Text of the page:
Alice in Wonderland, otherwise known as Alice's Adventures in Wonderland, is a staple of childhood literature spanning over a century. Just about every person in Western civilization is familiar with the psychedelic journey Alice experiences in Wonderland.

Many people have wondered whether Lewis Carroll (whose real name is Charles Dodgson) snuck hidden messages into the story. People are convinced that the story is a metaphor for a huge psychedelic drug trip or that it represents a political jab at Queen Victoria. Some people have gone so far as to suggest that Dodgson wrote the story with sexual undertones.

Let's go through some of these potential hidden messages.

What do you think the story means? COMMENT on Facebook with your opinion.

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1. Promoting psychedelic drugs?

The magical and sometimes trippy journey that Alice goes on in the children's book Alice in Wonderland has been raising eyebrows for a long time now.

If you just take a look at this shot from the Tim Burton-directed movie version of the book, it isn't surprising that people think Dodgson wrote the book completely tripped out on psychedelic drugs. What about the caterpillar smoking a hookah? How could that NOT be related to drug use? However, what may seem like obvious drug messages may not be about drugs at all.

There was no evidence that Charles Dodgson dabbled at all with mind-bending drugs, the type you would expect to inspire such a trippy story with Cheshire Cats, a myriad of mushrooms, and a magical rabbit hole.

There was no evidence that Charles Dodgson dabbled at all with mind-bending drugs, the type you would expect to inspire such a trippy story with Cheshire Cats, a myriad of mushrooms, and a magical rabbit hole.
Racconish |  Wikipedia

The aspects of his story that defy reality may relate more to Dodgson's job as a mathematician. In fact, puzzles appear throughout the book (Mad Hatter's riddle, for example). Alice must use logic in some cases, but the entire story is riddled with illogic. Some believe that Dodgson wanted to express that expectations and logical rules are often violated in the world and that logic can only get you so far in life.

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2. What about implicit sexual connotations? Many believe the caterpillar was very "phallic."

Some literary critics believe that Alice may have had penis envy of some kind. As a reminder, penis envy is the repressed desire to have a penis, and the idea behind it in clinical psychology was refined later by Sigmund Freud at the turn of the 19th century. Interestingly, at the time that the book was published in 1865, Sigmund Freud was 9 years old.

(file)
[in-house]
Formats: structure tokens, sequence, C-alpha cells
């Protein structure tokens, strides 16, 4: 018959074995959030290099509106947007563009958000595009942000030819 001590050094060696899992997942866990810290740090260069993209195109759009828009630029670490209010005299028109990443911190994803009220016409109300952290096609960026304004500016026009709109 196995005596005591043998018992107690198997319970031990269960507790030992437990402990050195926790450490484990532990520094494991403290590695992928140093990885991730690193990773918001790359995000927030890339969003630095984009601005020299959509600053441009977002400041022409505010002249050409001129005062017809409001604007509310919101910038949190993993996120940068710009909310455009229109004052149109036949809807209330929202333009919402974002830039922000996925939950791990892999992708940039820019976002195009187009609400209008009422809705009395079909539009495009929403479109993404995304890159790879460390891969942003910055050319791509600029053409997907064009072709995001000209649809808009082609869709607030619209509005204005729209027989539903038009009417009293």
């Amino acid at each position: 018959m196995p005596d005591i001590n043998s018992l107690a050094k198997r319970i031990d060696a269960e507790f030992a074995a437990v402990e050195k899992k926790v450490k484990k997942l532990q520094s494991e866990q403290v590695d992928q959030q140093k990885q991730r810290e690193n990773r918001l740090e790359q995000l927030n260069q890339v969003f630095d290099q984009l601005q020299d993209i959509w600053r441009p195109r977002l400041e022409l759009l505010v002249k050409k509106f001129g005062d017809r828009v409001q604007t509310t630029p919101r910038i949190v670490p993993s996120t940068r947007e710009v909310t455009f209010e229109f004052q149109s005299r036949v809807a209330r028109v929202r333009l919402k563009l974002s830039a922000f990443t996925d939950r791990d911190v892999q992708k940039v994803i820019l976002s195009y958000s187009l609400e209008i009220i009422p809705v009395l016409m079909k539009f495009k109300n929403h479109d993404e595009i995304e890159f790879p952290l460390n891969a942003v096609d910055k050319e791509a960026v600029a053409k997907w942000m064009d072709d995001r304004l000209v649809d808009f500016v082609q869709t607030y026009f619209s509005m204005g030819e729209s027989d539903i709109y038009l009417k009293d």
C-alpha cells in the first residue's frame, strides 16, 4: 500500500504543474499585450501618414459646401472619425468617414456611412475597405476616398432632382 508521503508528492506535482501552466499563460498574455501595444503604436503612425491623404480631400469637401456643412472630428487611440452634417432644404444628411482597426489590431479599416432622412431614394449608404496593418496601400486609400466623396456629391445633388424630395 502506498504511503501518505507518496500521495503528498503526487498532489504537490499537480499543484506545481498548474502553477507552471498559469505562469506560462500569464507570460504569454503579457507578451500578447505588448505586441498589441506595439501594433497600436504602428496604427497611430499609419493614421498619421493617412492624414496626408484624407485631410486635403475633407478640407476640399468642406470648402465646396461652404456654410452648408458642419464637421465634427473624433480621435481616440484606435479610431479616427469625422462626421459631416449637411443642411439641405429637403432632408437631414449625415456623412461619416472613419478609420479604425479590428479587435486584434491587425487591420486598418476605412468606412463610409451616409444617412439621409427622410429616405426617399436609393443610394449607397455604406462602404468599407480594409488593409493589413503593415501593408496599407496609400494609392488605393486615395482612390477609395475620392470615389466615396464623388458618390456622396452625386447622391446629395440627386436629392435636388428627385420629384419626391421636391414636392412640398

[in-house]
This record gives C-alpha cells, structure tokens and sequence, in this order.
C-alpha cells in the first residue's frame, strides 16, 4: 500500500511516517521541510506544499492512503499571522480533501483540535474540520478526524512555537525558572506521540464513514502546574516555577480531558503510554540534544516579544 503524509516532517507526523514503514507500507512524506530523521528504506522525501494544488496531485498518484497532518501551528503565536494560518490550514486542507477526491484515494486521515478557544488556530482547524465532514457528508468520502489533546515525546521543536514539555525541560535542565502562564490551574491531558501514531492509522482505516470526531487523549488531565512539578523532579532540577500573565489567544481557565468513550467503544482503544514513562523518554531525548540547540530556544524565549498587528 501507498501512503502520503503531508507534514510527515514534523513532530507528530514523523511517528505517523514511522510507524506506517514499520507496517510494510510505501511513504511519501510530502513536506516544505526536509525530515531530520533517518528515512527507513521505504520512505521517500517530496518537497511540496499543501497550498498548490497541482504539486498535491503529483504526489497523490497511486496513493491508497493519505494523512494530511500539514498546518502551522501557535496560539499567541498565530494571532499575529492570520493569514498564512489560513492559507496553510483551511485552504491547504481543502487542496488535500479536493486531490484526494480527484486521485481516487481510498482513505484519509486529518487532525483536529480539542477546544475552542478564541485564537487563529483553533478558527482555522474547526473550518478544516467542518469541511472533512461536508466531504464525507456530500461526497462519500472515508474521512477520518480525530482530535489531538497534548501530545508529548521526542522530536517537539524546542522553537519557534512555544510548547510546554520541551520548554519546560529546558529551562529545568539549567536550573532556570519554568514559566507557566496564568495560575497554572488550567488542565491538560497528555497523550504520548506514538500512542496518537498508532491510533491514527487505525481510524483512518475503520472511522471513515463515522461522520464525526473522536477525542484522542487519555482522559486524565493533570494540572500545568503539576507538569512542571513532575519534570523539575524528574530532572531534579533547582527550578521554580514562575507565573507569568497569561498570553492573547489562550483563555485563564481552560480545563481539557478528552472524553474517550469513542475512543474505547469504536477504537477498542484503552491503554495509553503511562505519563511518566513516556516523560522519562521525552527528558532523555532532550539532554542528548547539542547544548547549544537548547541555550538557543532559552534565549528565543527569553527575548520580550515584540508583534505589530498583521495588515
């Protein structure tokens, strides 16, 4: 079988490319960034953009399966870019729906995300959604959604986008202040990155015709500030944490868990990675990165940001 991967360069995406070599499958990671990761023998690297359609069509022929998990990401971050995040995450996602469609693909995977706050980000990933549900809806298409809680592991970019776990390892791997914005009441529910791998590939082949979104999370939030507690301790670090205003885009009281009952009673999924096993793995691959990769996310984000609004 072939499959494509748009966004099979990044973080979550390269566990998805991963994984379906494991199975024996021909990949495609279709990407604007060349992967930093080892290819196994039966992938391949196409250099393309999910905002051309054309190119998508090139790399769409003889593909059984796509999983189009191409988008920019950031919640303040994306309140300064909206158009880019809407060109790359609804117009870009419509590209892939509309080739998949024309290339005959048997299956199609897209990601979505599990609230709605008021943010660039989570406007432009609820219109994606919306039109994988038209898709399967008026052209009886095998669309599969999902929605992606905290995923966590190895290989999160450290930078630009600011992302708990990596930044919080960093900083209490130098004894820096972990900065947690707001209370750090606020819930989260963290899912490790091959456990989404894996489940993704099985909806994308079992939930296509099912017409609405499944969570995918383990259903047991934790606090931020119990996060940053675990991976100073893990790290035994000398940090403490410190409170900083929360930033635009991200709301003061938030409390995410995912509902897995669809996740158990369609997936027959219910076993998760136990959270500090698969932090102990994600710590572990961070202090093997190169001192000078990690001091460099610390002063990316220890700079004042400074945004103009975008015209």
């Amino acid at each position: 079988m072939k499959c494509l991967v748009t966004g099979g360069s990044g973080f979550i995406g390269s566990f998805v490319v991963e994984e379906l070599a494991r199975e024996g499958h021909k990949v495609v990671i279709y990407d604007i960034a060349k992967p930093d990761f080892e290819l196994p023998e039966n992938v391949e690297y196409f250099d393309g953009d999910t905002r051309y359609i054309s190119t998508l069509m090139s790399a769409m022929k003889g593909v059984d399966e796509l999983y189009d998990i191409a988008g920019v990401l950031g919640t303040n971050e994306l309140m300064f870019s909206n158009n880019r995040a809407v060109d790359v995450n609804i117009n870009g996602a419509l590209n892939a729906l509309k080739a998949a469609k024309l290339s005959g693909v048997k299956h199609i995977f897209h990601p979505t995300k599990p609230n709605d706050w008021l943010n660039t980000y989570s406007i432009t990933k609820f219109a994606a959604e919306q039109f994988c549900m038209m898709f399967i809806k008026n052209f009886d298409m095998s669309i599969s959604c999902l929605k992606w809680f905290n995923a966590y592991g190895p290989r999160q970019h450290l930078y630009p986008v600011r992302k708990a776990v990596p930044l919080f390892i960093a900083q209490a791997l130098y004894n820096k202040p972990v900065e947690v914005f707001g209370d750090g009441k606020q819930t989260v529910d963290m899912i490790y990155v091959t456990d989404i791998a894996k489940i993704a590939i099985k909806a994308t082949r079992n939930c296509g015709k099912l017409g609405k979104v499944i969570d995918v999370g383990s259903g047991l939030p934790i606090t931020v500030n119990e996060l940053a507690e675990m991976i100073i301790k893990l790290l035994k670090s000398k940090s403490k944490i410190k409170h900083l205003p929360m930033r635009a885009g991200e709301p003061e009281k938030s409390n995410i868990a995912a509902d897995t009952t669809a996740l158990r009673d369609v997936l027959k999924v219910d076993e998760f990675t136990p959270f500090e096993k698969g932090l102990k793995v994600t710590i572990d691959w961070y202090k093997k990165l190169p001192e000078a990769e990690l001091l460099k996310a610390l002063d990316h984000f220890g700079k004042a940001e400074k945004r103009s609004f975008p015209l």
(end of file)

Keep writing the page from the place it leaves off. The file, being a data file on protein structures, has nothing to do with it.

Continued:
Whether or not the famous rabbit hole represents female sexual organs has also been considered.

Whether or not the famous rabbit hole represents female sexual organs has also been considered.
Tumblr |  beozed

Rather than being sexually perverse, the possible references to female sexuality may relate more to a commentary on the experience of a female going through puberty.

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3. A major theory out there is that Alice's journey through Wonderland may represent the battle all young women go through as they approach adulthood. 

3. A major theory out there is that Alice's journey through Wonderland may represent the battle all young women go through as they approach adulthood.
Tumblr |  4wonderland

Alice experiences huge changes in her physical size in the story, and also constantly expresses self-doubt and a lack of confidence.

Alice experiences huge changes in her physical size in the story, and also constantly expresses self-doubt and a lack of confidence.
Tumblr |  typeographie

As we all know, puberty is a time of extreme confusion and major emotional and physical fluctuation.

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4. Victorian-era political statement?

It has been documented that Dodgson didn't view Queen Victoria favorably. The Queen of Hearts in Alice in Wonderland is obviously bombastic and somewhat evil.

Interestingly, though, Queen Victoria actually enjoyed the book quite a bit.

Interestingly, though, Queen Victoria actually enjoyed the book quite a bit.
Wikipedia - Alexander Bassano

This raises doubts concerning the theory that the story was a statement against Queen Victoria. It's possible, perhaps, that enough differences existed between the Queen of Hearts and Queen Victoria that she just didn't notice.

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The Queen of Hearts is quick-tempered, much like Queen Victoria.

Maybe Queen Victoria was in denial...

5. Walrus and the Carpenter.

5. Walrus and the Carpenter.
ndla - The Granger Collection

Tweedledum and Tweedledee sing this song to Alice in the story. It's thought that the two figures represent different types of politicians at the time in England. This opinion was held by the late English novelist J.B. Priestley.

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At the end of the day, it's hard to tell whether Charles Dodgen chose to implant these hidden messages into his story.

Many of the theories seem plausible, perhaps some more than others (penis envy).

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